It is my guess that your beers at day 9 are nowhere near having the primary fermentation be complete. I would guess that if you let your primary continue for another week or so you will approach your final gravity reading.

    Hopefully somebody who brews higher gravity lagers will be able to share their experiences with their beers.


    P.S. I have never conducted a diacetyl rest in any of my lager beers (and I have never experienced a diacetyl problem with any of those beers) so I have no input on that topic.
    koopa likes this.
  3. hopfenunmaltz

    hopfenunmaltz Meyvn (1,346) Jun 8, 2005 Michigan

    Did you give the yeast O2 by aerating the wort (better yet a blast of O2) before pitching?

    You only under pitched a little. Let the yeast work for longer.

    Taste the beer and see if it has diacetyl. Even warm a sample as that will bring the diacetyl out. If you detect it, do a D-rest. I usually wait until the beer is about 2 degrees Plato above the target FG before I warm it up.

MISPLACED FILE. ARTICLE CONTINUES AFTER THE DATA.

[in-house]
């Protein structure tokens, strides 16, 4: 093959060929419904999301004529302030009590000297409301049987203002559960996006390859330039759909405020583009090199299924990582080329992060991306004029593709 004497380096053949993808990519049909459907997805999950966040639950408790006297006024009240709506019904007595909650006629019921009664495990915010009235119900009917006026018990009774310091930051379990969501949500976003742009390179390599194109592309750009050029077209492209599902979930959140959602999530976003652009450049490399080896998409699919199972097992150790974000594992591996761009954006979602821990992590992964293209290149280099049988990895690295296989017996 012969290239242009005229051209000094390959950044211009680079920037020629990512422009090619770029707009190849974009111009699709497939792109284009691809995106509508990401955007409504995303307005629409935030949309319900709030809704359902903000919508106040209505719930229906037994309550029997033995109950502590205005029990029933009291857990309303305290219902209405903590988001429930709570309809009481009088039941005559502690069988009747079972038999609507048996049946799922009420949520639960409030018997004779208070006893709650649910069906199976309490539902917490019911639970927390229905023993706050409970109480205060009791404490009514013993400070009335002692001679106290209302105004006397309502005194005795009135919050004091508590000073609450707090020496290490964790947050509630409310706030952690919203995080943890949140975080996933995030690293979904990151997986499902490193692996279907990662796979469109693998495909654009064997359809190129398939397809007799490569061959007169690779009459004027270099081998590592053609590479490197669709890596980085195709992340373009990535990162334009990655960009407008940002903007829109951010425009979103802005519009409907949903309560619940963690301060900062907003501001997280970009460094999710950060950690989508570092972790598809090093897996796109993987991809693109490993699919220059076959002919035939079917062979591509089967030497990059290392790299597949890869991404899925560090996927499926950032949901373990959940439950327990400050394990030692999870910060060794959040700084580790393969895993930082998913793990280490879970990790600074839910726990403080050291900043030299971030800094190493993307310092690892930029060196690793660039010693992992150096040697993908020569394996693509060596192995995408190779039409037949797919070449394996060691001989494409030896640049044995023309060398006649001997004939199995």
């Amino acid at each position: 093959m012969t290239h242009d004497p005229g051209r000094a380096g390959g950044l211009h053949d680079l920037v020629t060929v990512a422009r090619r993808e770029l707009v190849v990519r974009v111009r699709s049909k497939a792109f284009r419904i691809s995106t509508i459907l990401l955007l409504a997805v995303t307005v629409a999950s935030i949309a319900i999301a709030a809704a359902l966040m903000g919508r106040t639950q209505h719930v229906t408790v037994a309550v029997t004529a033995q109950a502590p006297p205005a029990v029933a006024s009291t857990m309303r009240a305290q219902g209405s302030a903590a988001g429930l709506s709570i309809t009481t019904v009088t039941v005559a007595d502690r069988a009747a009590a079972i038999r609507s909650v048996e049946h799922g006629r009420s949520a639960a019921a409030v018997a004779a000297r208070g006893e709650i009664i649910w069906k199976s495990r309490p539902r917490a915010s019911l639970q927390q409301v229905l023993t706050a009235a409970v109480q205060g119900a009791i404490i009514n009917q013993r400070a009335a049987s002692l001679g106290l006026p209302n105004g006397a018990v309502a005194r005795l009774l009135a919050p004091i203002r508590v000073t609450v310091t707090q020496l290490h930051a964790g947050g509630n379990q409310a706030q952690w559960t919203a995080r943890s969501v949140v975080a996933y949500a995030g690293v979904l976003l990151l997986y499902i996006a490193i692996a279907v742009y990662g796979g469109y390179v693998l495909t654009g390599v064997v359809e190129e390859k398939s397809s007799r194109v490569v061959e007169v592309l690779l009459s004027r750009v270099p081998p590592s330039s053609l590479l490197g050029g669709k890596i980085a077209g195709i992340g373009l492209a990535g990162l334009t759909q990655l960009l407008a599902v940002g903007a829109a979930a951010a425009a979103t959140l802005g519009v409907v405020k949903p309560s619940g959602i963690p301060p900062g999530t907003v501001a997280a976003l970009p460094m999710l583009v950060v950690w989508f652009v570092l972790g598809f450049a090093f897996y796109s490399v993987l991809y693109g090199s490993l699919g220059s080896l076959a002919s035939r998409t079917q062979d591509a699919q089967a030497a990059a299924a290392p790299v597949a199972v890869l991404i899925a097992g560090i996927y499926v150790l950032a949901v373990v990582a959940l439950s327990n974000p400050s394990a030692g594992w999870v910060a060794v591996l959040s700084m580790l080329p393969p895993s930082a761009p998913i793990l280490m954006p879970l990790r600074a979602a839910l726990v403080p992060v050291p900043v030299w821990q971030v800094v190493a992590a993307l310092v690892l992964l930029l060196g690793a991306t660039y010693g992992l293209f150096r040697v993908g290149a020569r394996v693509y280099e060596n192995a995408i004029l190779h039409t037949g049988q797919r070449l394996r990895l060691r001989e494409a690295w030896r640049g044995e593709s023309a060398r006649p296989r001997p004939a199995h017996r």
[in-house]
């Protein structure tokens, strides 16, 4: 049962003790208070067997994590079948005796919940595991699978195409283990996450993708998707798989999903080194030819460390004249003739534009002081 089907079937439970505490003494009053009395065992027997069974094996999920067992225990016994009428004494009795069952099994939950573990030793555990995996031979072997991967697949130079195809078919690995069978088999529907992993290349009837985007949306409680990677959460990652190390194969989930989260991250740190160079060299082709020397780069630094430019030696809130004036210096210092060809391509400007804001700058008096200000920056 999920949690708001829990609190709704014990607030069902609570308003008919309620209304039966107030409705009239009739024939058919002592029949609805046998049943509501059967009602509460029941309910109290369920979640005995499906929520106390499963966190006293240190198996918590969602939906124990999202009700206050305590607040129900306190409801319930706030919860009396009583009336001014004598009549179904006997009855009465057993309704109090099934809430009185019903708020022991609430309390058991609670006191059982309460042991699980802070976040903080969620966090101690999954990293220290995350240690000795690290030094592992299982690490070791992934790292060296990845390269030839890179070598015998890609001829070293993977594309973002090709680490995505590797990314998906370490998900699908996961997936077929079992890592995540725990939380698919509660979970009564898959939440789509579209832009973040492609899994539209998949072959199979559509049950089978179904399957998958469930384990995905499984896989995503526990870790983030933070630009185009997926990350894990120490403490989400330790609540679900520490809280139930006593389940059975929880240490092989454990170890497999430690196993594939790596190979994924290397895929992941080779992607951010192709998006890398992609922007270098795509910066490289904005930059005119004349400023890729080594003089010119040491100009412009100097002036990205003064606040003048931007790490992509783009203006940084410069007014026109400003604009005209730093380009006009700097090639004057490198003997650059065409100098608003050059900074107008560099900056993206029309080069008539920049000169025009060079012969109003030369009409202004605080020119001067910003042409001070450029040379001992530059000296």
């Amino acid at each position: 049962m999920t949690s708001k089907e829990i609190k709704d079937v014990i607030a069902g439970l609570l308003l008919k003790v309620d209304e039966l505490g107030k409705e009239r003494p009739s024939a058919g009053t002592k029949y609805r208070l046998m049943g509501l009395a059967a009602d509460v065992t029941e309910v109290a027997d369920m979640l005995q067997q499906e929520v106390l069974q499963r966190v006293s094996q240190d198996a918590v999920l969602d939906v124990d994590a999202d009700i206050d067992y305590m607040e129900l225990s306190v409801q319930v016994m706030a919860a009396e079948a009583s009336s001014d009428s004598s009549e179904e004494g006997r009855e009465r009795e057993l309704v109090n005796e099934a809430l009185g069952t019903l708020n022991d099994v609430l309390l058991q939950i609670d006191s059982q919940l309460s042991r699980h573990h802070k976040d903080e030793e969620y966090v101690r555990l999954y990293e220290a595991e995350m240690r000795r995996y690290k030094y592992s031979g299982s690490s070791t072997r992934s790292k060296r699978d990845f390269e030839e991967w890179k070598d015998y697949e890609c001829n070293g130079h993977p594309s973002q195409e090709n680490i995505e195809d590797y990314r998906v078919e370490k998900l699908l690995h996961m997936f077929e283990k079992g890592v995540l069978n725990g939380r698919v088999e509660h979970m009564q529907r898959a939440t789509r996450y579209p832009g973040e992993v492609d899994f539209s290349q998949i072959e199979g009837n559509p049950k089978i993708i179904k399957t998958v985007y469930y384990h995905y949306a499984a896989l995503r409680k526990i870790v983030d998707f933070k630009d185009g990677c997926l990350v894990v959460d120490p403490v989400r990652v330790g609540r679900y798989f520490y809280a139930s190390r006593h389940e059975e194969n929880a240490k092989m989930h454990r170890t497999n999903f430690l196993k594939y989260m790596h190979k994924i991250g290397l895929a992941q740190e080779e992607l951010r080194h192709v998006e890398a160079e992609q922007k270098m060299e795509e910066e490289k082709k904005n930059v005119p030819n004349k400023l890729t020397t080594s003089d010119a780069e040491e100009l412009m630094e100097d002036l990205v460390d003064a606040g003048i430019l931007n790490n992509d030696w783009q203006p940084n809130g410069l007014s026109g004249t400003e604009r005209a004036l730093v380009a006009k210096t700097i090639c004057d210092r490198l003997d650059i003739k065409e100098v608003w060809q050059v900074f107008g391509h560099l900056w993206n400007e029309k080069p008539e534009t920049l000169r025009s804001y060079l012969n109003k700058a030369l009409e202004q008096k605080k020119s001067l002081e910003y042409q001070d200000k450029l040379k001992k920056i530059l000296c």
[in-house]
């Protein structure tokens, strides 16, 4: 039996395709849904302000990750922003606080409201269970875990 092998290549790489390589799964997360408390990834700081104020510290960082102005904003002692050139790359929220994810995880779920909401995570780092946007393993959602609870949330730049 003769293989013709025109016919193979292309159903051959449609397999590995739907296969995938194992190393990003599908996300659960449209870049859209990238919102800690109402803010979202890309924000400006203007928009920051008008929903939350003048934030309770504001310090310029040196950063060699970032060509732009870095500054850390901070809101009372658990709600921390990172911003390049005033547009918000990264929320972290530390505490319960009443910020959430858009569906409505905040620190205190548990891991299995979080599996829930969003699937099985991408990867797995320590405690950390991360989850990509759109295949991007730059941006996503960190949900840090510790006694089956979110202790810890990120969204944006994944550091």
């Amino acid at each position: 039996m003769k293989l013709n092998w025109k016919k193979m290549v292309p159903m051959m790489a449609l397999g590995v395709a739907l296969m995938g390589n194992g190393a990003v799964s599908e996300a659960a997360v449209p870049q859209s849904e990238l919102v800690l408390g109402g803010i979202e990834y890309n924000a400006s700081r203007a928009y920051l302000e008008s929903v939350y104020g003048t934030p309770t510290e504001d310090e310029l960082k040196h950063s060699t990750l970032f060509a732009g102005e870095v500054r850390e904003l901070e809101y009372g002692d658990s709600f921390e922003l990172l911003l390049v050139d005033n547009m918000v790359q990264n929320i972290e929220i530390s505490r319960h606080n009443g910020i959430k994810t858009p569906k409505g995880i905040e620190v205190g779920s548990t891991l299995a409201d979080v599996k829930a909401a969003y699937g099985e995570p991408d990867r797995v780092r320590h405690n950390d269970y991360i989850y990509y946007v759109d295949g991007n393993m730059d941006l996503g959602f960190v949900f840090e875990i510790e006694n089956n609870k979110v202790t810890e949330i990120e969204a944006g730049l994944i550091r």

4. koopa

    koopa Poo-Bah (1,825) Apr 20, 2008 New Jersey
    Beer Trader

    So basically, your low to mid gravity lager fermentations run just like most ale fermentations :slight_smile:

    I agree that it most likely isn't necessary from a diacetyl production level, but I'm more doing it with the mindset of helping the yeast get the beer down to the target FG. It's a strategy I read online and it was recommended to begin the ramp up when you are 75% of the way to your desired FG. The second runnings beer just hit that mark so I began the process. The first runnings beer hasn't yet so I'm holding off for now. I just figured my SG would be about 10 points lower already on this one by now.